Centre Court Weymouth...
Mon, 5 Oct 15 13:30
So far so good.
Sailrocket 2 has come together very nicely. A big thanks to all those who have helped or offered to.
Many hands made light and fun work of re-skinning the whole wing whilst Alex and I went over many of the little details of the boat and her systems. This boat was built to be used and to last. She's in good shape and putting her back together has given us a lot of confidence to take her out for a run.
THE SKINNING AND RIGGING TEAM. THANKS AGAIN.
So today, on this wet and windy morning, we will move Sailrocket 2 from beside the container to out on the main apron in front of the Weymouth and Portland Sailing Academy and put the wing on her with a view to going sailing tomorrow.
The forecast is offering us a weather window for tomorrow. The wind is predicted to be in the 20-30 knot range with a period where it is SW going to WSW. We have a neap high tide in the middle of the day. How close this tide allows us to get into the flat water by the shore will be checked today. As it stands, the plan is to tow Sailrocket 2 down the harbour to the car-park where the kiters and windsurfers typically rig up just this side of the entrance to the Fleet. From there we will lower Sailrocket downwind towards Weymouth to a position that we feel will give her enough runway to get started and line up with a potential straight 500 meter section. It's up to the conditions to determine if we get a good gust to get over the low speed hump and get going. If we do, and we accelerate up to a decent speed i.e. 30-35 knots then I will line up with the course, sheet the wing on and let her do her thing. Sailrocket 2 does a little over 2.4 times wind speed as a rule so if we get a 22-24 knot gust then we should start to see some punchy numbers. She will have my full attention as I'm very conscious she hasn't been sailed since that last epic run in November 2012. If I see anything unusual then I will simply back off. If anyone wanders onto the course in my slow-down area up near the academy then I'll also bail out. If all is clear then she'll get full beans to around the start of the moored yachts which I plan, at this stage to leave to leeward. From there I have hopefully squeezed in a decent 500 meter average and can begin to slow her down simply be easing out the wing whilst going in a straight line. We'll have a support RIB with one of the team in it waiting. Hopefully I can complete a round up and park her near the West facing slipway at the Sailing Academy. If this all works then we'll tow/drift her sideways onto the slipway and lower the wing. If (lots of if's) this whole process of raising, lowering, launching and retrieving goes well... then we have found ourselves a 'do-able' course and can go again. If not, then we either have to change the way we do things or simply call it a one off.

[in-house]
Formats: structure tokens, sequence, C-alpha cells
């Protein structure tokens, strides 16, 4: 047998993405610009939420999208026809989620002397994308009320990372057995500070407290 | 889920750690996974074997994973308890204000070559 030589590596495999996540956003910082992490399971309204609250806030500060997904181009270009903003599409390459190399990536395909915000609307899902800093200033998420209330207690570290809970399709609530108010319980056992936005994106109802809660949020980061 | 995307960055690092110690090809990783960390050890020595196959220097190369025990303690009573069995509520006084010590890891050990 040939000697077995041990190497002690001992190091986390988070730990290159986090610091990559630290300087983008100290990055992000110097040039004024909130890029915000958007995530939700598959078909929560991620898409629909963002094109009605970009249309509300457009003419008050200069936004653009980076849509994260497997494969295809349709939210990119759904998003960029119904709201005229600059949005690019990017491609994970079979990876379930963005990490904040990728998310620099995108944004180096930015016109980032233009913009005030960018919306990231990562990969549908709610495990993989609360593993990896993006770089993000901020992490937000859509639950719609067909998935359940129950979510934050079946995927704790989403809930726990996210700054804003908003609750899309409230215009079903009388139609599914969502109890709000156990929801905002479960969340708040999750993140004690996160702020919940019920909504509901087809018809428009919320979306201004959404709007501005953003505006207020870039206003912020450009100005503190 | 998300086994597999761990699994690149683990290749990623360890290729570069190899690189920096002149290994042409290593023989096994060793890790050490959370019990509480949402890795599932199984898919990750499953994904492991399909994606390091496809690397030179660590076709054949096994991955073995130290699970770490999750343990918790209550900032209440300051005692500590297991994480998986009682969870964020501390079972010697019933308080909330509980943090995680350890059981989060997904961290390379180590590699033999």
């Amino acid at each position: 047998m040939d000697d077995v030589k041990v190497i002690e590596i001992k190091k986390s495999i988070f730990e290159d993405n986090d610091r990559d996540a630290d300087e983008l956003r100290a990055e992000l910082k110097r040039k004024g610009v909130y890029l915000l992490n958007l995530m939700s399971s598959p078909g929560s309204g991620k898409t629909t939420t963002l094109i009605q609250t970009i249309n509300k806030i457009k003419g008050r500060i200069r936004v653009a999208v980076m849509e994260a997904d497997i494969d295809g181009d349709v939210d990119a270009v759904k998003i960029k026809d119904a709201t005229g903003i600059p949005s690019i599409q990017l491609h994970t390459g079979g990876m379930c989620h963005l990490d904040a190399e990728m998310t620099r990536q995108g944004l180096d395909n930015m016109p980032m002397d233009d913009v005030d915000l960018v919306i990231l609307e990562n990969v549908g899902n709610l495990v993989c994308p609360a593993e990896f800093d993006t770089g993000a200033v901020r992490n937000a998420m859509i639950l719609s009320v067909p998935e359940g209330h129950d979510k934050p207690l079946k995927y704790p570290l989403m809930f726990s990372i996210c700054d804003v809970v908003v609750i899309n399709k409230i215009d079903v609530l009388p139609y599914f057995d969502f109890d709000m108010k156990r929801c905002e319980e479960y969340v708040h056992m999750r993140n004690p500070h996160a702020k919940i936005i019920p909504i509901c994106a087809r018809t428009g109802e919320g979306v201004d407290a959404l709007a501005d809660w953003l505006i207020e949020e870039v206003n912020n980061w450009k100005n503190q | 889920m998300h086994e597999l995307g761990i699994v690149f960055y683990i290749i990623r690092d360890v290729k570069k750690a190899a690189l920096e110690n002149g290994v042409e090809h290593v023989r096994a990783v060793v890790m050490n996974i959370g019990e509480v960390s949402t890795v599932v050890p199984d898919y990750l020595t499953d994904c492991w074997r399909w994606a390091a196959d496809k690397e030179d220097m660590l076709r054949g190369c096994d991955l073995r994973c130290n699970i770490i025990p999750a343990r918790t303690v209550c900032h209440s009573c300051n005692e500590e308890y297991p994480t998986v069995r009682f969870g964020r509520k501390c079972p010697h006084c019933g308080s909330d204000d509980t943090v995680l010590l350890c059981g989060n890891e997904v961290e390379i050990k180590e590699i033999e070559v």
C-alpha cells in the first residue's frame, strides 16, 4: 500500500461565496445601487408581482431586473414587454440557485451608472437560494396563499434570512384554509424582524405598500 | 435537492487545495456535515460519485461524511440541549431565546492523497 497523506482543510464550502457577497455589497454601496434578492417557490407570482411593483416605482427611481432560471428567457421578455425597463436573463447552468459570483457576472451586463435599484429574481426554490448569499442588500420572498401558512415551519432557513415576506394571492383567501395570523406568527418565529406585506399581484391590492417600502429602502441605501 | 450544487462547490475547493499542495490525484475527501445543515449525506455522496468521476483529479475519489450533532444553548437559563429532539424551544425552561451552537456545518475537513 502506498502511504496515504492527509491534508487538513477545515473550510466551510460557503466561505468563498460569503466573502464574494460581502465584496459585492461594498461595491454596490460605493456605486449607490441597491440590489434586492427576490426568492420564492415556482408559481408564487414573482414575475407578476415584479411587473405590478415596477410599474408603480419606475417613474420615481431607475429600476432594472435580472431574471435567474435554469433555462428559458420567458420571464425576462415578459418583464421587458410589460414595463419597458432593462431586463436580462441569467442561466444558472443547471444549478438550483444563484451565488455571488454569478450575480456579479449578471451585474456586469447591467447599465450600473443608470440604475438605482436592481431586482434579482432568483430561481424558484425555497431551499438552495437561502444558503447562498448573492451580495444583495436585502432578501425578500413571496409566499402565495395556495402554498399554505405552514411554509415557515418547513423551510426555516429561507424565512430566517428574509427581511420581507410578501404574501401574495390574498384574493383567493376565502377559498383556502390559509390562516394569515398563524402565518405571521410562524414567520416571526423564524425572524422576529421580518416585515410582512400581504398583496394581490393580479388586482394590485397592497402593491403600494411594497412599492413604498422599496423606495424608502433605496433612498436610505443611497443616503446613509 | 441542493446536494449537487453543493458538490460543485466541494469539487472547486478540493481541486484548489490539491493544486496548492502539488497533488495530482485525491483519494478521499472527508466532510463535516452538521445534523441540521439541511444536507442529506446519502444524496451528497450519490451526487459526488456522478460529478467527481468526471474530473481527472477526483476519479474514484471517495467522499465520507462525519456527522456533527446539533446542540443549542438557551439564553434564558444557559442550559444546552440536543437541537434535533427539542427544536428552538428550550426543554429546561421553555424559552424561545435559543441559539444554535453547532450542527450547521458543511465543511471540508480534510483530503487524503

The cool thing about all this is that we aren't desperate. We don't need to prove anything. We simply want to go out and have a go at it in our own back-yard. We all know what the boat is capable of, it's up to the weather and us as a team not to fumble the ball. If the weather is wrong or we don't get the gust we need to get started... then not much is going to happen. So be it.
There is one "biggy" which still needs to be resolved and that is third party liability insurance. This is not a ratified record attempt but just really a demo run. Let's see if any of these companies want to be "enablers" rather than dis-ablers. It would be a shame to be denied because of something like that.
So new safety harnesses are being fitted. Alex is setting up the mighty Trimble GPS system and the Cosworth data loggers are being calibrated. Helena is detailing the wing, charging the cameras and working on all the details from drysuits to RIB's. We've got a lot on to get this ready and make it work. Of course I'm pretty excited by the prospect. I kind of can't believe we are actually doing this... that it's really happening. We only have one shot, one weather window. We'll try.
One other very cool thing that's happening tomorrow is that Erik Beale is coming to Weymouth. Erik was the first guy to break 40 knots in the 80's. One of the original "Crossbow" hunters. We've spoken a fir bit on the phone but haven't met. It would be very cool for him to get to see Sailrocket 2 do a decent run. Either way it will be great to meet him. It amuses me that these guys sometimes think they have to introduce themselves to me. I know exactly who they are, what they did, when they did it, who they beat. I can remember watching it on Wide World of Sports back when it happened. These guys and girls were my heroes. The numbers have changed but the spirit and challenge hasn't. Full respect.
I reckon we have a 40% chance of getting a run in tomorrow. No more. We'll definitely learn a lot and perhaps what we learn will lead to further runs later on. We'll see. Yeah I'm pretty excited.
Anyone know any bespoke insurance companies?